Swift UAS teams break new ground in Japan

April 23, 2020
High value targets found in minutes versus days during Wake-Cho feasibility study.

WAKE-CHO, Japan - Teams from Swift Tactical Systems, in partnership with its Japanese counterpart, Swift-Xi, both subsidiaries of Swift Engineering, completed personnel search and rescue and animal identification missions as part of a contract with Okayama Prefecture in Japan. The proof of concept program validates Swift's unmanned aerial systems and capabilities under unique scenarios. First, the team's ability to perform advanced search and rescue missions in dense forests, and second, the system's ability to quickly detect, identify, and track the nighttime movements of animals that are destructive to the region.

The joint Swift teams flew integrated unmanned vehicle systems including, Swift air vehicles with mounted NightHawk2 cameras streaming live video to ground control. The operations teams demonstrated superior workflow capabilities during the day and nighttime missions. They exceeded performance expectations by identifying half a dozen animals during one-night flight and finding three separated, lost hikers in a heavily wooded area during another mission.

"Our teams proved that our combined military expertise and advanced UAS technology with real-time intelligence and data gathering capabilities are a powerful force in the industry. We were able to cover a 550-acre area and find all of our targets in less than 35 minutes," says Alex Echeverria, Vice President of Swift Tactical Systems.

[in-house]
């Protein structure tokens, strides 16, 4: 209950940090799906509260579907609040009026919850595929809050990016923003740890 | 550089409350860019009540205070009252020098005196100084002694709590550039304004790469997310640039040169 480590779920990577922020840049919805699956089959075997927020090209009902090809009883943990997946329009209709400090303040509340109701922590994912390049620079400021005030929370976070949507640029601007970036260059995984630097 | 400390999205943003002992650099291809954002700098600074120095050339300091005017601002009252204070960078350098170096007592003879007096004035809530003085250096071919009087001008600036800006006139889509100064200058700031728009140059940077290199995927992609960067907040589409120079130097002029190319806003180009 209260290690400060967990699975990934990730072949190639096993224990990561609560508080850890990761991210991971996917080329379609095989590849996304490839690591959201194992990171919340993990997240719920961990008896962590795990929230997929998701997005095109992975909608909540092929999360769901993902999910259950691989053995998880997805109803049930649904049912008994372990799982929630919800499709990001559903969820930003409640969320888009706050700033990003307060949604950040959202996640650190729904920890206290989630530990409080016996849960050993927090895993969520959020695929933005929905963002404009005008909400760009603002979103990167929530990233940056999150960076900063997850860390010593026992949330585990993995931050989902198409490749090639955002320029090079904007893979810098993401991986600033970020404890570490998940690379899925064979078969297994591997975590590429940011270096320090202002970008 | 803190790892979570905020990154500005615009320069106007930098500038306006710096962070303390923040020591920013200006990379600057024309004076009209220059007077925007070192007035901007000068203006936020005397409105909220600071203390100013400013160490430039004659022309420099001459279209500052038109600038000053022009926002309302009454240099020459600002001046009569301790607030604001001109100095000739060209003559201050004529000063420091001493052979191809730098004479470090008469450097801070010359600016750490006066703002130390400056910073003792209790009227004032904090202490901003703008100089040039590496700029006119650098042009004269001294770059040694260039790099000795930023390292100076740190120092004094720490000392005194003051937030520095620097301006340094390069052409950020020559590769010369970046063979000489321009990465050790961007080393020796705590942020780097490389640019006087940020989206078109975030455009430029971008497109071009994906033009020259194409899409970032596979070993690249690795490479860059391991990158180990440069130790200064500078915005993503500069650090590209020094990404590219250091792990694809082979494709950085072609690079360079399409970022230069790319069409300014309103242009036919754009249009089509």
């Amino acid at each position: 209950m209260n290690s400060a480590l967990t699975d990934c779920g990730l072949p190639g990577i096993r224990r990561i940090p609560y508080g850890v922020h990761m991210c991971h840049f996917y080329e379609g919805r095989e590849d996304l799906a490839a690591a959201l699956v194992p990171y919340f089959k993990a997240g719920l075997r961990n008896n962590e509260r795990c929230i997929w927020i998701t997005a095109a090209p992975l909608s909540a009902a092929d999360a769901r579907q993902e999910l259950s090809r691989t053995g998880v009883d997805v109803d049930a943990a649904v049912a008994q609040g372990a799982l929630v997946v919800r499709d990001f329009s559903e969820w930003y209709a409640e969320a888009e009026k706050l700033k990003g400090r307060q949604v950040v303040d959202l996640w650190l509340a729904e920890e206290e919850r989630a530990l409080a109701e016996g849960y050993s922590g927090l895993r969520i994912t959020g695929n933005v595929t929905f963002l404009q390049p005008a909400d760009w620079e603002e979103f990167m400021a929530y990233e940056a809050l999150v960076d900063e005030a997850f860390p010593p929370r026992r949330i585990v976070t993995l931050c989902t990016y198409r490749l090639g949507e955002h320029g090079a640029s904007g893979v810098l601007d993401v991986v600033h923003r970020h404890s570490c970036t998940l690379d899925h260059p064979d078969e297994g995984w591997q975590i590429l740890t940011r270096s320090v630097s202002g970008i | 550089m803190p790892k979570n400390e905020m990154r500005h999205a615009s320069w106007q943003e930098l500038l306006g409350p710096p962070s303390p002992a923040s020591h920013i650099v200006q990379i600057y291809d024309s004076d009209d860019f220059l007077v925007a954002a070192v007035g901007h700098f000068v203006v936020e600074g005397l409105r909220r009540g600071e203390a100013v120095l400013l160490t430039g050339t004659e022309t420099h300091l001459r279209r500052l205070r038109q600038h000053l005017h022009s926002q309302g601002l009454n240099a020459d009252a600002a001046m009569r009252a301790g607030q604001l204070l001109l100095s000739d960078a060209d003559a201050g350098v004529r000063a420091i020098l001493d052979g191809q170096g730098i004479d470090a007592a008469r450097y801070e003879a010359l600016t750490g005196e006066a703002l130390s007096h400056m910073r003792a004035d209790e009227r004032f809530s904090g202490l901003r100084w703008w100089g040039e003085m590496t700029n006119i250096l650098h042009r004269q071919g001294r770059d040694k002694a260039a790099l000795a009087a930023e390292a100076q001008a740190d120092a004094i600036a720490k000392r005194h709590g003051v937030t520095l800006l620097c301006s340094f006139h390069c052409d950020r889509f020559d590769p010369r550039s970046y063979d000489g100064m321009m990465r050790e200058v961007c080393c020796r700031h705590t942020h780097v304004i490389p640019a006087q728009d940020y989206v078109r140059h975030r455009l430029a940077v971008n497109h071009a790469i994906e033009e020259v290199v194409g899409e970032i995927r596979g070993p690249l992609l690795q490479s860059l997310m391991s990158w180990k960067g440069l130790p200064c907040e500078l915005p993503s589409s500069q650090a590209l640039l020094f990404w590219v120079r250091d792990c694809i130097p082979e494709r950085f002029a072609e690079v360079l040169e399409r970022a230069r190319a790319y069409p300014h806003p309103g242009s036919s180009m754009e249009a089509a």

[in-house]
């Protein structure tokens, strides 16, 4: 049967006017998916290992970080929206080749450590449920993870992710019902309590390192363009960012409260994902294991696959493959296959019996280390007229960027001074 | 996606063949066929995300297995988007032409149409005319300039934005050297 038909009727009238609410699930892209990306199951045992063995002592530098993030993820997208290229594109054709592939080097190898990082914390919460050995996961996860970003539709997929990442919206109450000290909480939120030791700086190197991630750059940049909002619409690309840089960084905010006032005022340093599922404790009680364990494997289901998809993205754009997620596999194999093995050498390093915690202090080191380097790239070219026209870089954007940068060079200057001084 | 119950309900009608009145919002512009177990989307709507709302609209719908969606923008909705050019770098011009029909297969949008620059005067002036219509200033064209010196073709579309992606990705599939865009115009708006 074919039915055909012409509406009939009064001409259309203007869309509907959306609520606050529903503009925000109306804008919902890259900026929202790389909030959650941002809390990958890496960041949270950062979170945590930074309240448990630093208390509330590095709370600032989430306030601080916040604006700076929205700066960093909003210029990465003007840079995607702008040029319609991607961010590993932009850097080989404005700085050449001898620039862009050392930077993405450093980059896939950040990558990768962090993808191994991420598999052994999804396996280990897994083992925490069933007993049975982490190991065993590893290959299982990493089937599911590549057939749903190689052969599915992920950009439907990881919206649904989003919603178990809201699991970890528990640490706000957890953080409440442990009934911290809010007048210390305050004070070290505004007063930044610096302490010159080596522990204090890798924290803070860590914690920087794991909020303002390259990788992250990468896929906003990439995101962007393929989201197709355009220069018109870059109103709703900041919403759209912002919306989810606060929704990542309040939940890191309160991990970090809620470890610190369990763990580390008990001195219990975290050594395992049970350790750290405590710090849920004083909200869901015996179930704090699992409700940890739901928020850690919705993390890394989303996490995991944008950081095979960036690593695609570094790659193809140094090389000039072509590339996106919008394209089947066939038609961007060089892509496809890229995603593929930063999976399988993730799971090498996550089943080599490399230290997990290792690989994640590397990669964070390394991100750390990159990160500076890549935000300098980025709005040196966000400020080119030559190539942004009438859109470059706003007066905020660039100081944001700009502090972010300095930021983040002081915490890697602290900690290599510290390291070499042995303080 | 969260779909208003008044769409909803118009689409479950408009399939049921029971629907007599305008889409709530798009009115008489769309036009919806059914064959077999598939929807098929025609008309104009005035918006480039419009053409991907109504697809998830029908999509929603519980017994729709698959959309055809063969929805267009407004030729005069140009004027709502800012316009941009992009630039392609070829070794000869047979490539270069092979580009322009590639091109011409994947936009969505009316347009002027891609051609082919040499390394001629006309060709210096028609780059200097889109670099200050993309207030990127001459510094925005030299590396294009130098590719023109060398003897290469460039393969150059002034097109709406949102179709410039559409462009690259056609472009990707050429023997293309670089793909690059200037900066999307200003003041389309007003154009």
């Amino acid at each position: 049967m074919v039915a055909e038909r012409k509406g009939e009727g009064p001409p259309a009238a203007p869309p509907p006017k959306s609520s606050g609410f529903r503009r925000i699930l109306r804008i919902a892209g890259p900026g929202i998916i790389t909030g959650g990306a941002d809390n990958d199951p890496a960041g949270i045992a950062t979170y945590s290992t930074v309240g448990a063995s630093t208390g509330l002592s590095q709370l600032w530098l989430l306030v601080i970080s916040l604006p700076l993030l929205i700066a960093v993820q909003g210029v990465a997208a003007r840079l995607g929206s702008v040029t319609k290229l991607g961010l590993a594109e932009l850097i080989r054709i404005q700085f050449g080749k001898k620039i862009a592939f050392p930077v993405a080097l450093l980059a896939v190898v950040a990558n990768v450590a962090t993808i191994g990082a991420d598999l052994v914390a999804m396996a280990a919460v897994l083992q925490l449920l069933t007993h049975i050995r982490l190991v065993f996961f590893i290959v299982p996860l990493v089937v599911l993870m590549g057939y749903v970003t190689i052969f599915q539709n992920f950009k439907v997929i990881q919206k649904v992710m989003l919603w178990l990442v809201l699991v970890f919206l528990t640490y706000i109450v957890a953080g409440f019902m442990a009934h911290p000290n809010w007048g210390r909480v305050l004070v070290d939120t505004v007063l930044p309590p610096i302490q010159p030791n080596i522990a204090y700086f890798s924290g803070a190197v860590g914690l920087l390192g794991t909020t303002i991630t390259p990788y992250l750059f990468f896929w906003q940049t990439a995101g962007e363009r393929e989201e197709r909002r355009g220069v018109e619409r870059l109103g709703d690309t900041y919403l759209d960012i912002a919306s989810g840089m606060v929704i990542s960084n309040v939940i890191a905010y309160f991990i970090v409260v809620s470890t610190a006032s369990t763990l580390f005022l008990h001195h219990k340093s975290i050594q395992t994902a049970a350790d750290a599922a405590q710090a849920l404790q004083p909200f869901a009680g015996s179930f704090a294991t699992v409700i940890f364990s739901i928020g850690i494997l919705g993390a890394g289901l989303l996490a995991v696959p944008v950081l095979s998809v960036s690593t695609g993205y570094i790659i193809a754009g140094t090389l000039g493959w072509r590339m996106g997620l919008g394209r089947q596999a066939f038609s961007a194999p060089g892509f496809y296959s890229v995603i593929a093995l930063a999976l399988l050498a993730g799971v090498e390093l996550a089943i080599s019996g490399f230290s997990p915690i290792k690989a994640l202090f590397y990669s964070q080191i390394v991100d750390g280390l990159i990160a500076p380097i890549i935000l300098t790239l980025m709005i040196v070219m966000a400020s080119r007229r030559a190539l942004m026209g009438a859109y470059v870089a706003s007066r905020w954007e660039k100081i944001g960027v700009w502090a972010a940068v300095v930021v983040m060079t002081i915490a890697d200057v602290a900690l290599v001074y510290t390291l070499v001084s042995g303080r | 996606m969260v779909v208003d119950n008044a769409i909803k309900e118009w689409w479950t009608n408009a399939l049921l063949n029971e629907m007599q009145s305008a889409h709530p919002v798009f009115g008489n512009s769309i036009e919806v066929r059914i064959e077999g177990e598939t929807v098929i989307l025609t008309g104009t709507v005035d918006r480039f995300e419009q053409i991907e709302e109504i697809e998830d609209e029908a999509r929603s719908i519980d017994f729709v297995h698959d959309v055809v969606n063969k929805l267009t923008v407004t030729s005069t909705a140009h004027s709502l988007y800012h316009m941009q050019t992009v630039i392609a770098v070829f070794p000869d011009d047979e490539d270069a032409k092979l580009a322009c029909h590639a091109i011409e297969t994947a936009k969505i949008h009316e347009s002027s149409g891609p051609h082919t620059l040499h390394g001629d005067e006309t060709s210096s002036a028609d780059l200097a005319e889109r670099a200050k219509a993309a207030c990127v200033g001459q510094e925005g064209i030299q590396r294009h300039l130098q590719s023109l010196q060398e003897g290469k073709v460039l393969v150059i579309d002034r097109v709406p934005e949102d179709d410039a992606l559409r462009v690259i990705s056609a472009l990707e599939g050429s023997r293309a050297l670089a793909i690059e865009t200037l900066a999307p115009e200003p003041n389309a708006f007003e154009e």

While this is the first time Wake-Cho is testing unmanned systems and technologies to perform tasks commonly addressed by humans on foot, it is not the first time Swift teams have provided real-time intelligence to government officials in Japan. Swift Tactical Systems and Swift-Xi recently completed multiple contracts for Kobe City. Government officials there are using Swift's unmanned aerial systems and teams to track environmental changes such as landslide monitoring, seawall shifts, algae blooms, and invasive species, all of which pose risks to its aging population.

"As Japan's population rate steadily declines and its aging workforce continues to rise, government officials and the private sector are looking for ways to manage critical tasks that are traditionally performed by people on the ground. We are proud to support government officials and private sector visionaries who are looking ahead to ensure the safety of Japan's population and its future," says Rick Heise, President and CEO of Swift Engineering.

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